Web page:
LONDON (Reuters) - Britain should expand London’s Heathrow airport by building a third or even fourth runway, MPs said on Friday, weighing into an argument pitting business leaders against environmentalists.
Parliament’s Transport Committee rejected a plan championed by London Mayor Boris Johnson to build a new airport in the River Thames estuary to the east of the capital, citing the cost of new transport links and the impact on wildlife.
It also dismissed suggestions that rising demand could be met by connecting existing airports with high-speed rail links.
“We conclude that a third runway at Heathrow is necessary, but also suggest that a four-runway proposal may have merit,” the committee said in a statement released on Friday to coincide with the release of its report.
The committee’s inquiry was launched last year to consider how to increase London’s air transport capacity, which has been stretched to the limit by rising demand while the discussion over the expansion strategy has dragged on.
Prime Minister David Cameron’s Conservative-led coalition government bowed to pressure from local residents and protest groups concerned about the environmental impact of a Heathrow expansion when it came to power in 2010 by scrapping plans to build a third runway.
It also ruled out expanding London’s smaller airports.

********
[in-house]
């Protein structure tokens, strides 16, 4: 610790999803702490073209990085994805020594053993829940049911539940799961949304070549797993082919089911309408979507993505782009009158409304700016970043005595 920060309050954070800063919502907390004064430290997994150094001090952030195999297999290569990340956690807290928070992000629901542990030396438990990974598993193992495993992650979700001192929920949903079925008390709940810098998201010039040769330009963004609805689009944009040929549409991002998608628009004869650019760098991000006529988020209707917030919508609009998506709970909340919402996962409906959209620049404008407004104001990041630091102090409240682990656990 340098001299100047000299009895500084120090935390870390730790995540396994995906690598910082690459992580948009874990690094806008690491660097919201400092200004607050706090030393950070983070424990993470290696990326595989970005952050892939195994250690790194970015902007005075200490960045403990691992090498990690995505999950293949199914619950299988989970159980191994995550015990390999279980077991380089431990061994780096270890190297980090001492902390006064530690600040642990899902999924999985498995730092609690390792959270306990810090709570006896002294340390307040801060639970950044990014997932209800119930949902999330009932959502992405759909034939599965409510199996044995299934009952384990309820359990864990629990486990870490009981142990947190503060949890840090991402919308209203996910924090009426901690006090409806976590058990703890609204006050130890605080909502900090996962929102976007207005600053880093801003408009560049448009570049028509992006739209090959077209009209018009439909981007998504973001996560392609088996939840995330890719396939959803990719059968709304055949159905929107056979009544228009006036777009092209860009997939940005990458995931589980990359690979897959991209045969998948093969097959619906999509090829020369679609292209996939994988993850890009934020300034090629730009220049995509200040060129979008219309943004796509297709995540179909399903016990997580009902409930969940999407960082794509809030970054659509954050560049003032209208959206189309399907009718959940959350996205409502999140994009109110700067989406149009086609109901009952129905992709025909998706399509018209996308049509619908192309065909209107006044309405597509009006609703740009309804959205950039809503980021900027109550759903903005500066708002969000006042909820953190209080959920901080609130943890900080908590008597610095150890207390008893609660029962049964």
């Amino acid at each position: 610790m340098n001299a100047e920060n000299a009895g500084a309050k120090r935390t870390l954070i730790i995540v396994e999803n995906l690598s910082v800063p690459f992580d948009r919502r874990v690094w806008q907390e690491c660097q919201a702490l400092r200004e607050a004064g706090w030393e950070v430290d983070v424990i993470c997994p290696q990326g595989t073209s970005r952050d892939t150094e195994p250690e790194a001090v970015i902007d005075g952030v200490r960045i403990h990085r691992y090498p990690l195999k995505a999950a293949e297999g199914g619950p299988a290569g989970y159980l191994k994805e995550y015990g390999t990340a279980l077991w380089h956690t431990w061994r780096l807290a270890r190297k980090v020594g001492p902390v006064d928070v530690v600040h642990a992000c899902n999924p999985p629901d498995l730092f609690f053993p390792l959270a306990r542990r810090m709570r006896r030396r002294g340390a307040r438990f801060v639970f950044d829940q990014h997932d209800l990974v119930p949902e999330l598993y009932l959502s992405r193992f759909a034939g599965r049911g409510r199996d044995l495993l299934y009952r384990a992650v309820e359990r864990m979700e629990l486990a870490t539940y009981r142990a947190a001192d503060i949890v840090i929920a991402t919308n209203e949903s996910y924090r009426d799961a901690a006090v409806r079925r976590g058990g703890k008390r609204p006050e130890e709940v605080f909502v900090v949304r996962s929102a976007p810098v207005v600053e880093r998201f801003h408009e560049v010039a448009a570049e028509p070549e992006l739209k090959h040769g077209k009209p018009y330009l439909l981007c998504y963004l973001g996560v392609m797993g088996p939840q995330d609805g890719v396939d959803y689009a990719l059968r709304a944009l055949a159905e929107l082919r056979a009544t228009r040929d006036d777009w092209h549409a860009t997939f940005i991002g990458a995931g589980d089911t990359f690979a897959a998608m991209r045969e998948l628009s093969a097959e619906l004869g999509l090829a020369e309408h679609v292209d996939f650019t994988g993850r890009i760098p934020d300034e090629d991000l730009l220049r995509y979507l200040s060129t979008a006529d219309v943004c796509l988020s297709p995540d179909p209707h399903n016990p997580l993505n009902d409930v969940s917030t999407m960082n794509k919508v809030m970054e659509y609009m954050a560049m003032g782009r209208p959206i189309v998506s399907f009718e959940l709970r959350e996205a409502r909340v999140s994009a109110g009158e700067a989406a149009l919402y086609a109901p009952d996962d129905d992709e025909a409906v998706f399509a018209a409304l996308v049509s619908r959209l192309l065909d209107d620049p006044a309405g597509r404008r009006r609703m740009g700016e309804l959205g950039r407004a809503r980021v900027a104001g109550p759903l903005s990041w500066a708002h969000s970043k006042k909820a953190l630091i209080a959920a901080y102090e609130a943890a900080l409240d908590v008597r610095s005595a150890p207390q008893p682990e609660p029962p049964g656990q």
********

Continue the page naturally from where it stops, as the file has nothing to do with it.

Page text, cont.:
However, a top business lobby group said in March that Britain risked missing out on billions of pounds in trade if it failed to boost direct flights to the world’s fastest-growing economies, such as Brazil, China and Russia.
Even MPs in Cameron’s party, such as Johnson, disagree over the best way to address the issue, but the committee’s findings will add to pressure on the government to reconsider expansion of Heathrow, owned by Spanish infrastructure firm Ferrovial.
“We urge the government to respond positively to this report and to actively consider what practical temporary measures could be implemented to secure additional capacity at Heathrow in the short-term,” the London Chamber of Commerce and Industry said.
Conservation group WWF criticised the report, saying there was no proven link to economic growth and that Britain has ample capacity to grow without endangering climate change targets.
“This report from the Transport Select Committee is about as predictable and welcome as rain in a British summer,” WWF said in a statement.
Additional reporting by Rhys Jones; Editing by Sonya Hepinstall